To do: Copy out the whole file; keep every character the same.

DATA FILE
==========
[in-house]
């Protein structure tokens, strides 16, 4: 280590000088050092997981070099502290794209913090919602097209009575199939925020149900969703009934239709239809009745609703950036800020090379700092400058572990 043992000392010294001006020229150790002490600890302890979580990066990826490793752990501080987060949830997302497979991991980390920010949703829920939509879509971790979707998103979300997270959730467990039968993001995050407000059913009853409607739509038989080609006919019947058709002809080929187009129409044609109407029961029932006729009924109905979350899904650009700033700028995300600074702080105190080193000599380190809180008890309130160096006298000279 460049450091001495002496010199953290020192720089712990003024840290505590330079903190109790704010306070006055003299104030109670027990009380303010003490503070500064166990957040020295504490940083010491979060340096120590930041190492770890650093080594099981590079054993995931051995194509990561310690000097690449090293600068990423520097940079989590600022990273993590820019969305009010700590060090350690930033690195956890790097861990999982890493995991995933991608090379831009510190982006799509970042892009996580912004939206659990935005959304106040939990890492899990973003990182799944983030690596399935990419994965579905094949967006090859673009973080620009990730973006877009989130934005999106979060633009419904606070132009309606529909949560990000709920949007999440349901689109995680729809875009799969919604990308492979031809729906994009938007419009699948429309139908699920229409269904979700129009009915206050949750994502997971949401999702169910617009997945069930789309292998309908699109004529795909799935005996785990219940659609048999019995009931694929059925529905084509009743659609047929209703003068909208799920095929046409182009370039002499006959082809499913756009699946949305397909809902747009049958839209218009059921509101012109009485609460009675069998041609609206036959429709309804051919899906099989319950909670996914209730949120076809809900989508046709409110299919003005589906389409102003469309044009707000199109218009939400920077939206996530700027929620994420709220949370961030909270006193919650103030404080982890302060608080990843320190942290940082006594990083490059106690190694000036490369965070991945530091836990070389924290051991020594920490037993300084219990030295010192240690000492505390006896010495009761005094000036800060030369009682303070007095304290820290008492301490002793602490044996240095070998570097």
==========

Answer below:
[in-house]
């Protein structure tokens, strides 16, 4: 280590000088050092997981070099502290794209913090919602097209009575199939925020149900969703009934239709239809009745609703950036800020090379700092400058572990 043992000392010294001006020229150790002490600890302890979580990066990826490793752990501080987060949830997302497979991991980390920010949703829920939509879509971790979707998103979300997270959730467990039968993001995050407000059913009853409607739509038989080609006919019947058709002809080929187009129409044609109407029961029932006729009924109905979350899904650009700033700028995300600074702080105190080193000599380190809180008890309130160096006298000279 460049450091001495002496010199953290020192720089712990003024840290505590330079903190109790704010306070006055003299104030109670027990009380303010003490503070500064166990957040020295504490940083010491979060340096120590930041190492770890650093080594099981590079054993995931051995194509990561310690000097690449090293600068990423520097940079989590600022990273993590820019969305009010700590060090350690930033690195956890790097861990999982890493995991995933991608090379831009510190982006799509970042892009996580912004939206659990935005959304106040939990890492899990973003990182799944983030690596399935990419994965579905094949967006090859673009973080620009990730973006877009989130934005999106979060633009419904606070132009309606529909949560990000709920949007999440349901689109995680729809875009799969919604990308492979031809729906994009938007419009699948429309139908699920229409269904979700129009009915206050949750994502997971949401999702169910617009997945069930789309292998309908699109004529795909799935005996785990219940659609048999019995009931694929059925529905084509009743659609047929209703003068909208799920095929046409182009370039002499006959082809499913756009699946949305397909809902747009049958839209218009059921509101012109009485609460009675069998041609609206036959429709309804051919899906099989319950909670996914209730949120076809809900989508046709409110299919003005589906389409102003469309044009707000199109218009939400920077939206996530700027929620994420709220949370961030909270006193919650103030404080982890302060608080990843320190942290940082006594990083490059106690190694000036490369965070991945530091836990070389924290051991020594920490037993300084219990030295010192240690000492505390006896010495009761005094000036800060030369009682303070007095304290820290008492301490002793602490044996240095070998570097």